As both a cyclist and a driver, I feel inclined to speak out about the contentious issue over cycling in Singapore. While another debate over whether or not cyclists should be restricted to pedestrian footpaths would seem like mere repetition, given the tedium we already get from newspapers, blogs, Twitter etc, I would like to share some interesting and unconventional thoughts on the issue.
1. Only cyclists who are commuters should be allowed on roads
From my experience as a driver, the percentage of cyclists on the roads are more or less equally split between commuters, and those who cycle for sport (typically fitted with Lycra from head to toe and sporting a pair of Oakleys). My opinion is that those who cycle for sport should not be allowed on roads.
My logic is this: Roads are designed for individuals to commute. They are not designed for individuals to pursue their own hobbies and passions. If cyclists are allowed on public roads for their sport, what is preventing badminton players from using road dividers as a net for their weekly games, or golfers using the PIE as a driving range? What distinguishes the cyclist from the badminton player or the golfer? What confers upon them and only them the right to use public roads as a training venue? The government has done an incredible job of building park connectors all over the island, which are more than enough to satiate the appetite of any cyclist. Moreover, you don’t see race car drivers taking to public roads to practice, do you? They go to proper race tracks around the island to do so. Cyclists who cycle on roads for sport are pursuing a luxury that they do not deserve, and it is unfortunate for commuting cyclists that cyclists in general are painted in such a negative light in Singapore.
2. Cycling to work does not work in Singapore
Sure, it is environmentally friendly. Yes, it keeps people fit. But seriously, cycling as a sustainable form of transport in Singapore? Singapore has a respectable transport infrastructure, and its traffic laws even benefit cyclists, as it treats cyclists as road users and offers them the same protection as any other road-using motorist. However, Singapore’s weather is simply not conducive for cycling as a feasible form of transport, and there is simply nothing that anyone, even the government, can do about it.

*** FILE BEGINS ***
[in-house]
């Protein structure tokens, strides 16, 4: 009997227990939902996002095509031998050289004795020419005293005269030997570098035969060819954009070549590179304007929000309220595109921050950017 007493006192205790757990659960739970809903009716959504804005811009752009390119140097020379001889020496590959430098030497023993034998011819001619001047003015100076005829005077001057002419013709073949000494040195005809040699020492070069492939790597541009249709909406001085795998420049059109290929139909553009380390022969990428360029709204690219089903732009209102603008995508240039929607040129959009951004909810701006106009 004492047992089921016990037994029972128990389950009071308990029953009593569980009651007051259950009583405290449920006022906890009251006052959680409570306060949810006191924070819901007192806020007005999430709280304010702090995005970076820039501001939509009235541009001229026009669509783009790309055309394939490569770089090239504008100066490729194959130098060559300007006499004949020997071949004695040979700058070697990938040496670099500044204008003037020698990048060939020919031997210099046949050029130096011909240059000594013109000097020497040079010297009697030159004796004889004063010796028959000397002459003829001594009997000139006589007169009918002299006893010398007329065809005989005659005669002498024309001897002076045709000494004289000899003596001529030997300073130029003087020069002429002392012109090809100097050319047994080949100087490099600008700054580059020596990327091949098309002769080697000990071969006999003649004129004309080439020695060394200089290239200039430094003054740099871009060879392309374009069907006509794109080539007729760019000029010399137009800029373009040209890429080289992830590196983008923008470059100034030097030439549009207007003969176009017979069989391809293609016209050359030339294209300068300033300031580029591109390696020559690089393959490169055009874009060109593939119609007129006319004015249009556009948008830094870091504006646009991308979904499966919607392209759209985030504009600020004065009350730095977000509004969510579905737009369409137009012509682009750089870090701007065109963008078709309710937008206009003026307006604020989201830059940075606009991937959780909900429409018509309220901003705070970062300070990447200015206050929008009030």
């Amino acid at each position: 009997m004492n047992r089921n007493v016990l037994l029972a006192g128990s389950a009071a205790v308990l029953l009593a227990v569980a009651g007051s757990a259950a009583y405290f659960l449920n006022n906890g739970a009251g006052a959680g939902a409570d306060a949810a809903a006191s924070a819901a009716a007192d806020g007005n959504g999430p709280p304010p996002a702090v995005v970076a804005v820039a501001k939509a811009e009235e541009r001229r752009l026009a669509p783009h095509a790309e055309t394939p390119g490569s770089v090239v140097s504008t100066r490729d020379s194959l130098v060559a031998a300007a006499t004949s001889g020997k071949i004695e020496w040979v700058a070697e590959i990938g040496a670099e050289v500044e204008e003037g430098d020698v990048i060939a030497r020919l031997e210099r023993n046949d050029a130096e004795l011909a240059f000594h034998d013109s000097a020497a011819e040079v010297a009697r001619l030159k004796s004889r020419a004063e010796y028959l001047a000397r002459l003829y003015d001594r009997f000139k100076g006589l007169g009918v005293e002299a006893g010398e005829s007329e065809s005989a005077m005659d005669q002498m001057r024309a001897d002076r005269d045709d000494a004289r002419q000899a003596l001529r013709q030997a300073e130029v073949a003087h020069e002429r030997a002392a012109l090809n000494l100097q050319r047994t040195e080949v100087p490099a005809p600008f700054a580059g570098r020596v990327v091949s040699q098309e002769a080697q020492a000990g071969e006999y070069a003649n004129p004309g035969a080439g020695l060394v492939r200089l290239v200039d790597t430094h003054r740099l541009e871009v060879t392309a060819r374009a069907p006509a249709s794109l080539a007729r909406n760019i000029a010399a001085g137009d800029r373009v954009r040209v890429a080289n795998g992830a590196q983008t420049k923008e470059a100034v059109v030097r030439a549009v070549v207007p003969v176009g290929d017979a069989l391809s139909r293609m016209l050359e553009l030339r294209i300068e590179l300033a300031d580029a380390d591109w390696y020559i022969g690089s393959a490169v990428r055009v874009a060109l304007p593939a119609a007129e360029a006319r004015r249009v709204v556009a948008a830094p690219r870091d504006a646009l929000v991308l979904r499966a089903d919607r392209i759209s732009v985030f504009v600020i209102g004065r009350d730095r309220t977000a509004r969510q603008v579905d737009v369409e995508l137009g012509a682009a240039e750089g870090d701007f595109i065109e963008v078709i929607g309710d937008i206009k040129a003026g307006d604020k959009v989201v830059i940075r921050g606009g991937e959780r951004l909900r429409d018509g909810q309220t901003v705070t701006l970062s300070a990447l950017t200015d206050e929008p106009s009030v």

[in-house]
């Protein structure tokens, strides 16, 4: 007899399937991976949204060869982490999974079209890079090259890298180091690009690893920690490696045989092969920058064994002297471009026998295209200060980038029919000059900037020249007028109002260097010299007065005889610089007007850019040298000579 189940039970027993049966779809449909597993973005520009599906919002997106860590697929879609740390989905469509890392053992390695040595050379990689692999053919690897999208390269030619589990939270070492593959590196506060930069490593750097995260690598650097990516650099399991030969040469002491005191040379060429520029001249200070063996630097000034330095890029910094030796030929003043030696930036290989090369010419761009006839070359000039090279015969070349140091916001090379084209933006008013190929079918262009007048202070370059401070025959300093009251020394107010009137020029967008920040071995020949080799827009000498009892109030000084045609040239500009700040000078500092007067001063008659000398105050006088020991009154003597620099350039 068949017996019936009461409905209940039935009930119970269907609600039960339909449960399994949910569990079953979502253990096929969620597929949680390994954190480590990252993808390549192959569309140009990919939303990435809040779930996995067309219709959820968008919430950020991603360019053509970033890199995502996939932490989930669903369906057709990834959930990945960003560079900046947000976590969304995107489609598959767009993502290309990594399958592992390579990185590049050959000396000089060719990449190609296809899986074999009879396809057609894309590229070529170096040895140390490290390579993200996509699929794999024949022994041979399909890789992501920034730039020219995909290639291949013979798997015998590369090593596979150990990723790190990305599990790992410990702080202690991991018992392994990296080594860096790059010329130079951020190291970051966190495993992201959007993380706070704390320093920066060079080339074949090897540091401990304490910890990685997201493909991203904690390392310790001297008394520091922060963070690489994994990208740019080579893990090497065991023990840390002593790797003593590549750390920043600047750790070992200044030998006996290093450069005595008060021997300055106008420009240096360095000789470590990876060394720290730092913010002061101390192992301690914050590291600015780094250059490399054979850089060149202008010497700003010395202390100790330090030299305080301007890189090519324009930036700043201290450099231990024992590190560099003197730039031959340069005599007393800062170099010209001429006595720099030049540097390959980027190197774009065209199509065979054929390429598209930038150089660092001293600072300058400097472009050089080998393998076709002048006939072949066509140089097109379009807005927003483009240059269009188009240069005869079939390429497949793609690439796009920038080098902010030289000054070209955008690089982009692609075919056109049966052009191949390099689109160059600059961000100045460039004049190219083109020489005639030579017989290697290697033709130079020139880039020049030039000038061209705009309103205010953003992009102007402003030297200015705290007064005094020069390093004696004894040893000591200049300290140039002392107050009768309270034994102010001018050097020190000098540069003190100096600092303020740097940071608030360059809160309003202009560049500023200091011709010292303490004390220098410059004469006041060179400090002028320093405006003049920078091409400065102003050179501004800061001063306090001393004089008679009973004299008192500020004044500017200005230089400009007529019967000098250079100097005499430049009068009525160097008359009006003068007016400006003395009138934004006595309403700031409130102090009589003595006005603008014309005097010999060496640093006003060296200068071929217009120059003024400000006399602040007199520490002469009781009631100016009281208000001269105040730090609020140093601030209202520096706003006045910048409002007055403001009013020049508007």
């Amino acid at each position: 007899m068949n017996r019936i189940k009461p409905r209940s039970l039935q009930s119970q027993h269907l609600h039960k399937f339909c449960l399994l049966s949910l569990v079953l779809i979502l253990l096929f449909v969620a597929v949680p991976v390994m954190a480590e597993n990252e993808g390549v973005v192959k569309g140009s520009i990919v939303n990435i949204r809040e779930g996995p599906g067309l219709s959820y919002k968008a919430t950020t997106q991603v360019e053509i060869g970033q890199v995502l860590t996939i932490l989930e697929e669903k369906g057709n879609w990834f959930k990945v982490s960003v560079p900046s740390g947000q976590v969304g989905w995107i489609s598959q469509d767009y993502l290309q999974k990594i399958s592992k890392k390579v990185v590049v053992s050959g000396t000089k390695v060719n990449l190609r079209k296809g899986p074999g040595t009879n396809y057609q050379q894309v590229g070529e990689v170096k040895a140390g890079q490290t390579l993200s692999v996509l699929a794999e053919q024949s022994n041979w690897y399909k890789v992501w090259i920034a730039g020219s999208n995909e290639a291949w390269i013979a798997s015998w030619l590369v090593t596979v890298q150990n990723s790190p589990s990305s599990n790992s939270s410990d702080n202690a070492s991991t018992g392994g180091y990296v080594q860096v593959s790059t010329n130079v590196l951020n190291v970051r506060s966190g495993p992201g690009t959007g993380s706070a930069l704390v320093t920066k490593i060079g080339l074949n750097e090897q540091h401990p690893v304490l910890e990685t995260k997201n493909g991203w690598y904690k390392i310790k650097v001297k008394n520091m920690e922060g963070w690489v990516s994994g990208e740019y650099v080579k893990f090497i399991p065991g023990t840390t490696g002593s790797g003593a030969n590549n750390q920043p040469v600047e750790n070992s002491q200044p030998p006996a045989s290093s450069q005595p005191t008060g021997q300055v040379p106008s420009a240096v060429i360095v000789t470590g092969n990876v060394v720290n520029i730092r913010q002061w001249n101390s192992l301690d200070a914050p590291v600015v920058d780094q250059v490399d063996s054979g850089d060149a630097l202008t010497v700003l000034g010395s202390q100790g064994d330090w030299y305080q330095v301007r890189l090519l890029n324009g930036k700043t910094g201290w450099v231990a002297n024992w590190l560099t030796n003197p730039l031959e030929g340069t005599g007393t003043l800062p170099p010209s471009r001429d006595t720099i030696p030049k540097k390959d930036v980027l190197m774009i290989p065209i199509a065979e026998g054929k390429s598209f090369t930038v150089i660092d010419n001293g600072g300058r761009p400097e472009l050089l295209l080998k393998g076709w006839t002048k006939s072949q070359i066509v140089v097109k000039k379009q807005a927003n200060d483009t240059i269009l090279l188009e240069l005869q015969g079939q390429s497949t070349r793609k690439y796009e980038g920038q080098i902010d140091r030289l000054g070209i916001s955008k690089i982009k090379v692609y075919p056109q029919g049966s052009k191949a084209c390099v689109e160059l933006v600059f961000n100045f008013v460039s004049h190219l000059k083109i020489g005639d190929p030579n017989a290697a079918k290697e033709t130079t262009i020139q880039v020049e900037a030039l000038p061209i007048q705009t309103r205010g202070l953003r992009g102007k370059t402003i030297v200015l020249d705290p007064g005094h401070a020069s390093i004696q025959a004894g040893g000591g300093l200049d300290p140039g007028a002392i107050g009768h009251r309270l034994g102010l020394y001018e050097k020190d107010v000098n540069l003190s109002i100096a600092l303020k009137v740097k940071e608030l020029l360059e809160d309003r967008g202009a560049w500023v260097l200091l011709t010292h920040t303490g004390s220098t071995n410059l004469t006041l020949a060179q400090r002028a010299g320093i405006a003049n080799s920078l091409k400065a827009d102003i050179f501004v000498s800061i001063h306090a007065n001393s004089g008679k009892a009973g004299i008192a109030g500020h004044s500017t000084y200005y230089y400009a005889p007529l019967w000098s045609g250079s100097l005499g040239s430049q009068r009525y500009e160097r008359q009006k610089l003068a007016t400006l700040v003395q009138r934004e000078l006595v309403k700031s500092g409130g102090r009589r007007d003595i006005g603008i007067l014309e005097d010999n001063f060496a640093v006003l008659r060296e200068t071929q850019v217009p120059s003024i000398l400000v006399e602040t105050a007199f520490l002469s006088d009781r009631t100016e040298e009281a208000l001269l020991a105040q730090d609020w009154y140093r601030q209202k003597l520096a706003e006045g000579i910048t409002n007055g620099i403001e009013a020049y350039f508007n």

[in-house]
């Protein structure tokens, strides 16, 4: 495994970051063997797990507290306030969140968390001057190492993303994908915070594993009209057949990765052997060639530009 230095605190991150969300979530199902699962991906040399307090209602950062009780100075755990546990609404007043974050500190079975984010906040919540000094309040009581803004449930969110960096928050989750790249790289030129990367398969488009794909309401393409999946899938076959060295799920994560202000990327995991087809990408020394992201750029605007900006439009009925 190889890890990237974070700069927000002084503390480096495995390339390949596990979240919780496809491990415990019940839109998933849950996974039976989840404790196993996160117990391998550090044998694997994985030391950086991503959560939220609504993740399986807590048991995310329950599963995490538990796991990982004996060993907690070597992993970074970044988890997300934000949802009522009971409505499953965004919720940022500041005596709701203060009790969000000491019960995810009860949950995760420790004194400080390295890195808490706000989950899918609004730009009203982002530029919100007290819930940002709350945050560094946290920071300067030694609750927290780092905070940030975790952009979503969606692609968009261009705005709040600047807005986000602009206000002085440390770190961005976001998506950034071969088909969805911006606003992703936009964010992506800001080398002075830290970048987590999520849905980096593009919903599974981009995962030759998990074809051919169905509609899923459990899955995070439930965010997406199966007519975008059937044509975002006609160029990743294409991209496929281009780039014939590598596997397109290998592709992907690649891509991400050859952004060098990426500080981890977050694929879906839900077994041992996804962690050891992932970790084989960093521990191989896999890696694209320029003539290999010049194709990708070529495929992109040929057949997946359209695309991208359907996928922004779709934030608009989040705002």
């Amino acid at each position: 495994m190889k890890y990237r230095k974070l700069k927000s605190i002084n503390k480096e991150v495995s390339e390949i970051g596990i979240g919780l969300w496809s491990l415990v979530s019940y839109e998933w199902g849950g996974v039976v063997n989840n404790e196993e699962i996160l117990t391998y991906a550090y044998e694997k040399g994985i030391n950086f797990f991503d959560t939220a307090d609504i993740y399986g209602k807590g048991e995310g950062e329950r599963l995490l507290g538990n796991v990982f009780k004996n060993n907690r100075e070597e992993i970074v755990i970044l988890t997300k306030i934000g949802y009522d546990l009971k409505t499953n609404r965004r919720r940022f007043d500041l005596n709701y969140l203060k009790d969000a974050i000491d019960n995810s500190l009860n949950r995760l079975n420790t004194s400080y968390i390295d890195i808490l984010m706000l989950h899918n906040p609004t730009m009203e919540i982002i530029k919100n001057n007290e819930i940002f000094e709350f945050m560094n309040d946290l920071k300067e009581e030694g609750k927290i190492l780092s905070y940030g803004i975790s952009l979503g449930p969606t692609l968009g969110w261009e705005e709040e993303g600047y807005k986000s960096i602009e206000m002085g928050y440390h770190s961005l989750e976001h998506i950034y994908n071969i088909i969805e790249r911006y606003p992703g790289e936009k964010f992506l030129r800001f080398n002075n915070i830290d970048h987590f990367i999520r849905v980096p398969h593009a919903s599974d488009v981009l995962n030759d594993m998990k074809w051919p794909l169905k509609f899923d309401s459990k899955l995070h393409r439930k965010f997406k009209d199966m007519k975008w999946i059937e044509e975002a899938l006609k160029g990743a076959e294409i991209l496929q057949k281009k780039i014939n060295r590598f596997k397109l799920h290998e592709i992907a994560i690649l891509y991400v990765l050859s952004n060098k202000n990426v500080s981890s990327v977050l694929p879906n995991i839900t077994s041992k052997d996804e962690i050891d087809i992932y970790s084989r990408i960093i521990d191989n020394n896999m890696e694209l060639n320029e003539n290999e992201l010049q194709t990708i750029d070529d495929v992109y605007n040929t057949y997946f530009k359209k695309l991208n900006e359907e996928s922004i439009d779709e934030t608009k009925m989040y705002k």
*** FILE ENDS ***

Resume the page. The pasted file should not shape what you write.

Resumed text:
The decision to compare Singapore’s cycling ridership rate to that of famous, bicycle-friendly European cities (such as Copenhagen or Amsterdam) is therefore an extremely questionable one. In these countries, one can cycle comfortable for hours without breaking a sweat. This allows one to hop onto a bicycle at home (with an overcoat on, no less), cycle to work (with the overcoat still on), and hop off at work (taking off the overcoat ONLY when one is indoors).
Unfortunately, such ideal cycling weather is totally absent in Singapore. Unless one has easy access to shower facilities, or is willing to lug around a spare set of clothes, the perspiration stains from nothing more than a 10-minute ride would make most individuals unpresentable for work. The image that some members of our government try to paint where cycling to work is feasible, is therefore misguided and can only be conceived by individuals who obviously do not cycle to their workplaces.
3. The bus lane does not serve as a bicycle lane
Many a time we read in the papers cyclists who believe that the bus lanes in Singapore double up as a cycling lane. This could not be further from the truth, and demonstrates an unfortunate lack of awareness by these cyclists. As their name suggests, the bus lanes in Singapore are designed for buses. Yes, they may seem underused during peak hours, with the bus lanes appearing to be relatively less congested than the lanes alongside it. But this does not give cyclists an excuse the exploit this lane. Simple arithmetic can probably show that the total volume of passengers in the bus lane would be similar to those plying other lanes, given that one bus contains many more times the number of passengers than a normal car. Despite how fast cyclists think they travel, their cruising speed is by far slower than of buses. Hogging the bus lane is akin to hogging a normal lane in traffic; if one should not do it in normal lanes, shouldn’t it be obvious that one should not do it in the bus lanes either? Moreover, buses are wider and much less maneuverable than a passenger car. It takes a lot more time and space (and considerable skill by the driver) to overtake a cyclist in the bus lane as compared to a normal car. Keeping as close to the edge of the road does not help either. It does not make it easier for the bus to overtake, and the risk of accident to both parties is unnecessarily high. Unfortunately, most cyclists are all too unaware of the cumulative time of all the people on the bus that he is wasting by hogging the bus lane, and firmly believe that there is hardly anything wrong with using the bus lane.
This piece may seem unfairly critical of cyclists in Singapore, and I would not attempt to argue otherwise. Sure, there are steps that society can take to be more accommodating to cyclists, yet it appears that cyclists are doing all the taking and none of the giving. As a cyclist myself, it pains me deeply to have to pen this article, but I can rest assured knowing that this is what I have observed and learned from my personal experiences. I’m sorry, my fellow cyclists, but we cannot always have our cake and eat it too.